Almost 3 years ago, Logan was diagnosed with mild/moderate Autism, and then diagnosed severe by his school a few months later. He was non-verbal, behind in all developmental milestones, and was never engaged with us. He didn’t like loud noises, trying anything new, and just always seemed agitated. Nothing I did made it better. I felt helpless, hopeless and alone. I thought I was a bad mom, and something I was doing or not doing was making him this way. When he turned three and I still hadn’t heard a sentence, I finally admitted that maybe Autism was apart of him. I started looking for answers.
Luckily, I had a great pediatrician to point me in the right direction. I got Logan the help he needed / needs – and now, three years and a whole lot of hard work (done mostly by Logan!!) later, I can’t believe how far we’ve come. Logan is now putting 3-5 word sentences together, loves to play with his friends at school, and is looking me in the eye right now as I type this asking for his iPad. I can tell him it’s on the piano, he understands me, and is now proceeding to the piano to get his iPad. That’s HUGE. That represents 3 years progress for us. And, even though it’s been hard and not the motherhood I planned to have – I live for those moments and I wouldn’t have him any other way.
It was hard to navigate this new world we live in day to day. I didn’t know where to start. That’s why I want to let you know what to do if you suspect your child is autistic.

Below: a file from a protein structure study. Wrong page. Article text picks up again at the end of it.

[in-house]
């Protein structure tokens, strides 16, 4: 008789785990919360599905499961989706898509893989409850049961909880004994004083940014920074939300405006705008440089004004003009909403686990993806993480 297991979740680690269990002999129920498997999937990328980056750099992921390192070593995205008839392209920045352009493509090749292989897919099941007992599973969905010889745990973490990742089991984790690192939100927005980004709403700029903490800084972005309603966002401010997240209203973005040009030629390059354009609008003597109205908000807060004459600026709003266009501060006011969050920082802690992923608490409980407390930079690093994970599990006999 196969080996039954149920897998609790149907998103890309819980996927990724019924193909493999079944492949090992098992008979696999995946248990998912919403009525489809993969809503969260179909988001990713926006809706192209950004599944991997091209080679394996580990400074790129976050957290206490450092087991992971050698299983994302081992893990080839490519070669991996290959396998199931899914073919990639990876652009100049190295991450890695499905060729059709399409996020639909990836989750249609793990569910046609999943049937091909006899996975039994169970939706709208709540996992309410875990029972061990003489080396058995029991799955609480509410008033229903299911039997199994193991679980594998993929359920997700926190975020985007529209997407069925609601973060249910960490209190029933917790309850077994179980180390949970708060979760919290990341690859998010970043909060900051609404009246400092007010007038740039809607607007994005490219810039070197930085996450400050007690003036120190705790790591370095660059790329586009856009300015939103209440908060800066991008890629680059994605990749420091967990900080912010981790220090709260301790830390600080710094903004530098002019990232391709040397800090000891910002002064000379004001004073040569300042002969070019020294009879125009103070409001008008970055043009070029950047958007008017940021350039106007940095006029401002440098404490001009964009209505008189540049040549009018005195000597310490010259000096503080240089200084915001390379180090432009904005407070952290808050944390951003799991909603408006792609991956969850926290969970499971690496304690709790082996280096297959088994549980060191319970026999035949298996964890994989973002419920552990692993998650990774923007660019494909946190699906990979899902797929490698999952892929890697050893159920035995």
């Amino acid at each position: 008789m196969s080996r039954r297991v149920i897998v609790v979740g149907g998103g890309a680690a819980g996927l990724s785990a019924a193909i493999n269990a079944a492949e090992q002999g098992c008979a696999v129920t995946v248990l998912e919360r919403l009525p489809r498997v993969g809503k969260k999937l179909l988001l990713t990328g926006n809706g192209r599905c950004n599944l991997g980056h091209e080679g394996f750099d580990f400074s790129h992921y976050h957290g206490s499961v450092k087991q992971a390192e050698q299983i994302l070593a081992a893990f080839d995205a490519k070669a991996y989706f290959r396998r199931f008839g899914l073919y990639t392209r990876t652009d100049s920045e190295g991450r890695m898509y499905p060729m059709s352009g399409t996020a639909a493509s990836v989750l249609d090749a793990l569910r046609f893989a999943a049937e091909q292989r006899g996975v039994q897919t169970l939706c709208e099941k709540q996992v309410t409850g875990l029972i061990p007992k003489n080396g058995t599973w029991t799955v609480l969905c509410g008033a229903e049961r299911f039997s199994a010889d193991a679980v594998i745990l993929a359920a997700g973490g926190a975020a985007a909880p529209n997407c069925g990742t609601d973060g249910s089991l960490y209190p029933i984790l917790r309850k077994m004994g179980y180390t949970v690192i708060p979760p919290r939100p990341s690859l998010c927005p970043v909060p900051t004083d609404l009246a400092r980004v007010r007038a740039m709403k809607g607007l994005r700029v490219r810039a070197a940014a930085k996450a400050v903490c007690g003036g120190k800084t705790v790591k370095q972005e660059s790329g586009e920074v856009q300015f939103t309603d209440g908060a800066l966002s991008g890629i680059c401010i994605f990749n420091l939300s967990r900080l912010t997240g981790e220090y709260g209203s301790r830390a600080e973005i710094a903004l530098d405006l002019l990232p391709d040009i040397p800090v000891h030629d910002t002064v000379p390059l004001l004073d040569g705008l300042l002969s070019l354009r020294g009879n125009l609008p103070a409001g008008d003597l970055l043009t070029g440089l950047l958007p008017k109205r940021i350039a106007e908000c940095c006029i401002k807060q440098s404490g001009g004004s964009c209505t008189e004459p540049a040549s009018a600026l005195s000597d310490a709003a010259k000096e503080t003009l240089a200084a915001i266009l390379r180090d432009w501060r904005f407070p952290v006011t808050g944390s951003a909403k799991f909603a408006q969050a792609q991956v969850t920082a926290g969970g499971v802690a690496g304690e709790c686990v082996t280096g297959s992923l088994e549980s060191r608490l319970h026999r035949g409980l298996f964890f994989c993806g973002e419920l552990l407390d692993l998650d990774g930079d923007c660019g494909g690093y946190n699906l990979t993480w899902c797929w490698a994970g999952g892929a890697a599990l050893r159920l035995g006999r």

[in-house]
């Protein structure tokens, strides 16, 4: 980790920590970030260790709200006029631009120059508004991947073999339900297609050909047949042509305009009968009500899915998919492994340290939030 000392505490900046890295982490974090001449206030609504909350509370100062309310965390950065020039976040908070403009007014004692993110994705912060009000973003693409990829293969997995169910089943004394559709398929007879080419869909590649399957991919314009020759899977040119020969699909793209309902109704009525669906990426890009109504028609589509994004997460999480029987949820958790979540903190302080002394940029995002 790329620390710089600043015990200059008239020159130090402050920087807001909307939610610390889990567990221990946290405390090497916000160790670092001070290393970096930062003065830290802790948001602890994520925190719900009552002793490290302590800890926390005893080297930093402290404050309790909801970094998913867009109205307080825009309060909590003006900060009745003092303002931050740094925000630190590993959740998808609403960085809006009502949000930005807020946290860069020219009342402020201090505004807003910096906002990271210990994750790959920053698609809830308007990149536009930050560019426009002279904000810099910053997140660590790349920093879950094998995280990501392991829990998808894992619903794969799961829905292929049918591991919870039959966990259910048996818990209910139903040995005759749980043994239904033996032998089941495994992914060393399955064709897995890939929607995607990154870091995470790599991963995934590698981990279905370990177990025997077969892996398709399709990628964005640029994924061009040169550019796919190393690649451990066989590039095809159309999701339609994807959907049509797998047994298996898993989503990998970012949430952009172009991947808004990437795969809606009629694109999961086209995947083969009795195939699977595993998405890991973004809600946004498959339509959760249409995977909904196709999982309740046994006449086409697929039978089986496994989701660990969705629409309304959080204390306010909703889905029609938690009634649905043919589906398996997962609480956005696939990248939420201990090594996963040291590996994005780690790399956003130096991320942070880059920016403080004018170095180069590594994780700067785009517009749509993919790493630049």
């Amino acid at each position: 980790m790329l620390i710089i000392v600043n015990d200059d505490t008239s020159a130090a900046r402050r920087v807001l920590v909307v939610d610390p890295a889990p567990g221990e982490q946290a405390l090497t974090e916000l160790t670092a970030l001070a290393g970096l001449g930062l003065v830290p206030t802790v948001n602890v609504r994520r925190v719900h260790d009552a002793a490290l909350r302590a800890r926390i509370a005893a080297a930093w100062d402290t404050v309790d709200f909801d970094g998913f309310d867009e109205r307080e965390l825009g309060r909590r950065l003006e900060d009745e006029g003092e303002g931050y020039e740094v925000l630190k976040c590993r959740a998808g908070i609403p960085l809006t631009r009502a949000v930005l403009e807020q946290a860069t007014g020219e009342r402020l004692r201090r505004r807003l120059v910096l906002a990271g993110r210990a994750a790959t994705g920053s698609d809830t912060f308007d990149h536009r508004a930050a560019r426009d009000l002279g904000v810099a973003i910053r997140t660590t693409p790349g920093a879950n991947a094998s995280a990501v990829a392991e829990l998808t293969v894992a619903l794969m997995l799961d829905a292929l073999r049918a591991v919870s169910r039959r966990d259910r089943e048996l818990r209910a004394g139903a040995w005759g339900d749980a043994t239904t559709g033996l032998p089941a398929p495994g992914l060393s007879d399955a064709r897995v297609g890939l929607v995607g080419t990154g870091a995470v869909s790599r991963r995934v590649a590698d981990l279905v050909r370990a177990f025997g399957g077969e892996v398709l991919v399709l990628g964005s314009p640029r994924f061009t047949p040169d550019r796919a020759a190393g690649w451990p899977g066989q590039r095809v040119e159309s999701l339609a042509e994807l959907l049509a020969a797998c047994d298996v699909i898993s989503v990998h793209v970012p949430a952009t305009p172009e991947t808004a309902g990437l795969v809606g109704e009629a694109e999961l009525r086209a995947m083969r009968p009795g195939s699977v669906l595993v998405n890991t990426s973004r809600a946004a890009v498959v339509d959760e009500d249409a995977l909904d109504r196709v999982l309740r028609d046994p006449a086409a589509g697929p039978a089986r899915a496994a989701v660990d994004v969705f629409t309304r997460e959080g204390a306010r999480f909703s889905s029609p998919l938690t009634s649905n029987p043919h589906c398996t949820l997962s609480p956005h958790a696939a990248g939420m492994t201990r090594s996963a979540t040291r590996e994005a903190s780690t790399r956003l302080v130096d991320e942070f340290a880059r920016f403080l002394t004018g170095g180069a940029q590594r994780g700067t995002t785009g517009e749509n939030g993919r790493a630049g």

- Screen your child with this online M-Chat. This is where we started, and where the doctor will most likely have you start as well – we sat down together and took this quiz and saw all the red flags. This made us more confident about moving on to diagnosis.
- Take the quiz answers to your pediatrician. Discuss them, and then get the following resources: (3 and 4)
- A development pediatrician/ASD center you can take your child to for evaluation. They will pinpoint the end of the spectrum your child is on, and steer you towards the right services you will need set up for your child including Speech Therapy, Occupational Therapy, ABA therapies and more.
- The number of the special services director for your school district. This is a big one, because your school district will probably have Speech and OT services offered for free, and autism preschool or classrooms your child can go to 3-5 days a week for much needed socialization and additional therapies!
- Start therapy at home. You, yes you, are your child’s best therapist. We use a strategy called the P.L.A.Y project every day – it feels natural and will connect you to your child’s world, where you can finally meet them. I wrote a post about it that you can read for more information here.
I am very passionate about Autism Awareness and Acceptance, and I run a Facebook group called Ausome Parents, where parents come to ask questions and support each other everyday. Please join us, we are so happy to help!